Psychophysical parallelism The contention that bodily and mental events are correlated but that there is no interaction between them.
Rationalism The philosophical position postulating an active mind that transforms sensory information and is capable of understanding abstract principles or concepts not attainable from sensory information alone.
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Reid, Thomas (1710–1796) Believed that we could trust our sensory impressions to accurately reflect physi- cal reality because it makes common sense to do so. Reid attributed several rational faculties to the mind and was therefore a faculty psychologist.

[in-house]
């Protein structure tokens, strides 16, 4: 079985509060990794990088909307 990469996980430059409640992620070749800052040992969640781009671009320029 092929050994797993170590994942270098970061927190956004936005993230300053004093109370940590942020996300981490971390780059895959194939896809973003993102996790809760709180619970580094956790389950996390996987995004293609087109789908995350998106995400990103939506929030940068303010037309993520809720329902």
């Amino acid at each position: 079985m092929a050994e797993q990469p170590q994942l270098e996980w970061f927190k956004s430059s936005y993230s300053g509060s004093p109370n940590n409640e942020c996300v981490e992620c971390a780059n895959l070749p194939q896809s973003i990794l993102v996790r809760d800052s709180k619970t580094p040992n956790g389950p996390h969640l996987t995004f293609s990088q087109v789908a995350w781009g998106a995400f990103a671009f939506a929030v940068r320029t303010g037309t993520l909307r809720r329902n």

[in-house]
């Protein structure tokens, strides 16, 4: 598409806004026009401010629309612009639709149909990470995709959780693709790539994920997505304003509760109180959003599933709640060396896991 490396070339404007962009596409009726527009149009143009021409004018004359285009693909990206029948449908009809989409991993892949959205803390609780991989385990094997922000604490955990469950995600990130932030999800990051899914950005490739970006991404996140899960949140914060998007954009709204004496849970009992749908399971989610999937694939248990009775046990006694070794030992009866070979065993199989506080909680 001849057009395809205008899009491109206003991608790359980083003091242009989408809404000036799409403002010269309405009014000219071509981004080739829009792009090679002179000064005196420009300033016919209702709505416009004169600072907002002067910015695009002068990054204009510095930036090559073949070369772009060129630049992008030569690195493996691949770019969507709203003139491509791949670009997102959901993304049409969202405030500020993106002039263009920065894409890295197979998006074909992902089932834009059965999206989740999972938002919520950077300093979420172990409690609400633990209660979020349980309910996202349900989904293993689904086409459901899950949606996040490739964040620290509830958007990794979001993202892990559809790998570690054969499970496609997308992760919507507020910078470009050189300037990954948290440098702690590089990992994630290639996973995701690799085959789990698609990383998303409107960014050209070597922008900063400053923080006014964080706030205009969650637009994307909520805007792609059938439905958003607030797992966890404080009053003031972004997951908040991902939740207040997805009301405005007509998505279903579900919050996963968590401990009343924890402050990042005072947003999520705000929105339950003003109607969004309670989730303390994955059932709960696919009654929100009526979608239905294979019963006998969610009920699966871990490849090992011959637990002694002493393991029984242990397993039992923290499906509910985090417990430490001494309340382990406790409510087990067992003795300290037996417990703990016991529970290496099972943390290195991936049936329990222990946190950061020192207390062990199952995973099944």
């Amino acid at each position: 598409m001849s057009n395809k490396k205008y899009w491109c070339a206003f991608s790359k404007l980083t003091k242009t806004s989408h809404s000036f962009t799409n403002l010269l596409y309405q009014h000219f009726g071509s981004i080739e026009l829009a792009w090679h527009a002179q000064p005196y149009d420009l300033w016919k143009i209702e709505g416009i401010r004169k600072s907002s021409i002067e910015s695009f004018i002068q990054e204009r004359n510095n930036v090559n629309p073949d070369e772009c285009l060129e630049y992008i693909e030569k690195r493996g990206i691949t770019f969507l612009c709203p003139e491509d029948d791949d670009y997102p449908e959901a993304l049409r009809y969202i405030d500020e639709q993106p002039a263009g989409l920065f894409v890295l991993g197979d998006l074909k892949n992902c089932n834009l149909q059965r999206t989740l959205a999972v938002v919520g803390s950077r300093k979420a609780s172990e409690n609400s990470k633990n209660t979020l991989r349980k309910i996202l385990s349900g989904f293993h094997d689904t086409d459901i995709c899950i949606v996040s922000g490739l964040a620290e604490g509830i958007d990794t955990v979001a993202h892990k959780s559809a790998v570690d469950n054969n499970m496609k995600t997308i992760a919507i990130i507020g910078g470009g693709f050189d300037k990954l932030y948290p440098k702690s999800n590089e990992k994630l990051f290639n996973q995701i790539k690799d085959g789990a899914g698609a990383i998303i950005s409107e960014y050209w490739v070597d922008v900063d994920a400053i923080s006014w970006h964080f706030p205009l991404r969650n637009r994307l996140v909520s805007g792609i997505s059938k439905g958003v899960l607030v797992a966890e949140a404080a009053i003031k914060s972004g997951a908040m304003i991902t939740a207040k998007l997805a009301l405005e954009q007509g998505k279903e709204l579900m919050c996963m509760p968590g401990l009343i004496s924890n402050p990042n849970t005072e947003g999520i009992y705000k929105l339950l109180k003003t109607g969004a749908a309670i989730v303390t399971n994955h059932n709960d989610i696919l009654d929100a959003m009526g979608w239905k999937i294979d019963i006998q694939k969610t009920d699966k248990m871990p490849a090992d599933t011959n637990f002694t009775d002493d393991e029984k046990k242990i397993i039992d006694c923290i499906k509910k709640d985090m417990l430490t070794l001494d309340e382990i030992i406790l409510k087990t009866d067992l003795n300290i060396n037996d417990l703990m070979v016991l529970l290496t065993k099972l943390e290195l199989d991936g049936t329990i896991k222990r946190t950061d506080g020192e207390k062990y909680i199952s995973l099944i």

Spinoza, Baruch (1632–1677) Equated God with nature and said that everything in nature, including humans, consisted of both matter and consciousness. Spinoza’s proposed solution to the mind–body problem is called double aspectism. The most pleasurable life, according to Spinoza, is one lived in accordance with the laws of nature. Emotional experience is desirable because it is controlled by reason; passionate experience is unde- sirable because it is not. Spinoza’s deterministic view of human cognition, activity, and emotion did much to facilitate the development of scientific psychology.